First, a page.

Further reading on open adoption from Rose's blog:

Tuesday, January 7, 2020

Aniyah Grace

Lyndon and Janae first connected with me the week of Thanksgiving. I could tell right off the bat that this wasn't their first time through an adoption journey. After speaking with them for a couple of weeks, they decided to sign on with Christian Adoption Consultants. I was thrilled to be a small part of their family's story of adopting again! 

Even though I had only known them for a few weeks, their faith that God would lead them to the child meant for their family was inspiring. Right off the bat, Lyndon and Janae chose to present and were told "no" twice. Although this can be heart wrenching, I watched from afar as they stood firm on God's timing for their family. Little did they know, He had something in the works for them. 

On January 2, Janae was contacted by a dear friend who had been in contact with the nurse who helped deliver her daughter that she adopted. This nurse had a daughter who was due at any time and was choosing to make an adoption plan. 

Lyndon and Janae stepped out in faith and said yes to a vastly unknown situation. What followed in the hours after saying yes was a whirlwind! After hardly adjusting to the fact that they were matched, they were told they needed to start driving because the expectant mother was in active labor. During the morning on January 3, Aniyah Grace was born! 

When I asked Janae what it was like meeting Aniyah for the first time, this is what she said: 

Usually I get so nervous and worked up over new things like this. But we all were so at peace as we walked into the hospital and met the family. Aniyah's birth mother and I hugged each other and I gave her a hard copy of our profile book so she could have it since this was such a quick match. The hospital nicely gave us a private room and they wheeled Aniyah in. Our hearts could hardly contain all her sweetness! It was such a wonderful experience and I still hardly have any words for it. We feel so blessed and awed by our great God! He’s a miracle worker! 

Friday, January 3, 2020

Expectant Mother & Birth Mother

My oldest son had recently started testing the waters of calling me by my first name instead of Mom. At first it was something I giggled and shook my head at but then after a few days, it started to feel icky. I realized that I needed to sit him down and explain that although it was funny the first few times, it wasn't funny anymore. In fact, it was coming across as disrespectful. He listened and then replied, "But Mom, Daddy calls you Meg. Why can't I?"

He made a valid point. However, I'm an authority figure for him as my son. I made the analogy that he would never think to call his teacher at school by her first name. It's out of respect that we call her Mrs. Smith because the terminology we use for people matter.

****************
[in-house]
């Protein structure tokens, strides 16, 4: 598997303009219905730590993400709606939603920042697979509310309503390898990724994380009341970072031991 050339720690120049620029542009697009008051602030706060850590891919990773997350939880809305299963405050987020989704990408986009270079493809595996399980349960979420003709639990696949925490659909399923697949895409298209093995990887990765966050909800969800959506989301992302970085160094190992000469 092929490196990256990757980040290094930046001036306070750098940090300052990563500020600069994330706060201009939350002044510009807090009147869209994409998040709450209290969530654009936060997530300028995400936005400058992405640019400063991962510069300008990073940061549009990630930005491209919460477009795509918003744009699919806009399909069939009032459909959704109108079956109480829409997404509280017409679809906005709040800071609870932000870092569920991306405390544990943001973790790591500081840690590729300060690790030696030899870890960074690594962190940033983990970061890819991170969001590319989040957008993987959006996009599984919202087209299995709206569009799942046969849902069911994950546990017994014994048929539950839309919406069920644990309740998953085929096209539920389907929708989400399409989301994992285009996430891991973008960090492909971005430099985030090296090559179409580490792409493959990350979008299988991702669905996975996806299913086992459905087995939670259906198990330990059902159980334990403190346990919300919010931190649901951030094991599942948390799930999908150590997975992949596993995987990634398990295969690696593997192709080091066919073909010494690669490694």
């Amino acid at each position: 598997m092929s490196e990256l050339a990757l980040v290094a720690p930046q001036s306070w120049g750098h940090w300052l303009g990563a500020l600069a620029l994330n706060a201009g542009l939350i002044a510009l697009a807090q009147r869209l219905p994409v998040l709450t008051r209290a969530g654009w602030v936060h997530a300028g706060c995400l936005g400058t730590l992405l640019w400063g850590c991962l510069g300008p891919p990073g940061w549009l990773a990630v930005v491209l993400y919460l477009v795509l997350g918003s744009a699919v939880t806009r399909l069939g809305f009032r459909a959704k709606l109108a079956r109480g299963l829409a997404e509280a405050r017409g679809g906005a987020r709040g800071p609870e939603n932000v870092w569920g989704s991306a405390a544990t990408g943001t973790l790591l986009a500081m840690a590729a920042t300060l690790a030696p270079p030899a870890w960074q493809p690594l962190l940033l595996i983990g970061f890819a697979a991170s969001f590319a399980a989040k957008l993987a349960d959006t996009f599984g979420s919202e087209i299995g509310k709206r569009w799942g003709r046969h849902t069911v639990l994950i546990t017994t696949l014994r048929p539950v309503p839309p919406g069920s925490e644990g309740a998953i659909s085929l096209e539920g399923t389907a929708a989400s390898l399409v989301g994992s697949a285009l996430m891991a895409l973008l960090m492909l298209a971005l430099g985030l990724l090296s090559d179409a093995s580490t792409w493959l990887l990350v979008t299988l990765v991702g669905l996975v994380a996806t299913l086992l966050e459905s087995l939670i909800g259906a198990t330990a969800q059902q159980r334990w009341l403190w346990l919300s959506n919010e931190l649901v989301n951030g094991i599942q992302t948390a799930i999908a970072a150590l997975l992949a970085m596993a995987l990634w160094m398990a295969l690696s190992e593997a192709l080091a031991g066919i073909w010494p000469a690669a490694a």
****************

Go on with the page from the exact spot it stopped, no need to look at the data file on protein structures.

In the adoption world, the terminology we use for each side of the triad carries a tremendous amount of weight. This is especially true when it comes to the woman making an adoption plan for her unborn baby.

We use the term Expectant Mother when a mother is pregnant and making an adoption plan.

We use the term Birth Mother when a mother has given birth and signed the paperwork to allow a hopeful adoptive family to raise her baby.

We use these different terms to respect that a mother who has an adoption plan for her baby is still the person who makes the decisions for her baby until paperwork is signed. She is not called a birth mother until after paperwork is signed.

+ If you are interested in learning more about adoption and the services we provide at Christian Adoption Consultants, I would love to chat! Feel free to email me at +

Tuesday, December 3, 2019

Adoption at the Hospital

When an expectant mother goes into labor and is admitted into the hospital the hopeful adoptive parent(s) are, most often, notified to make their way to the hospital. Emotions are running high for everyone involved. The expectant mother is giving birth to a baby she's made an adoption plan for and the hopeful adoptive parent(s) are eagerly awaiting the birth of a baby they have prepared to bring home.

At each step of an adoption plan, it is so important for the hopeful adoptive parent(s) to honor the expectant mother. But what does that look like in the hospital setting? To be honest, it means you as the adoptive family will be on the side lines unless asked to be otherwise.

Can we be in the delivery room?

It's the expectant mother's choice if she wants an adoptive family in the delivery room at any point. She may be okay with you in the room while she is in the beginning stages of labor, but then may ask you to leave when it's time to push. It's important to remember that giving birth is an incredibly vulnerable and sacred experience. If she allows you to experience any step of this with her, cherish it as a gift and not as an expectation.

Will we get a room at the hospital?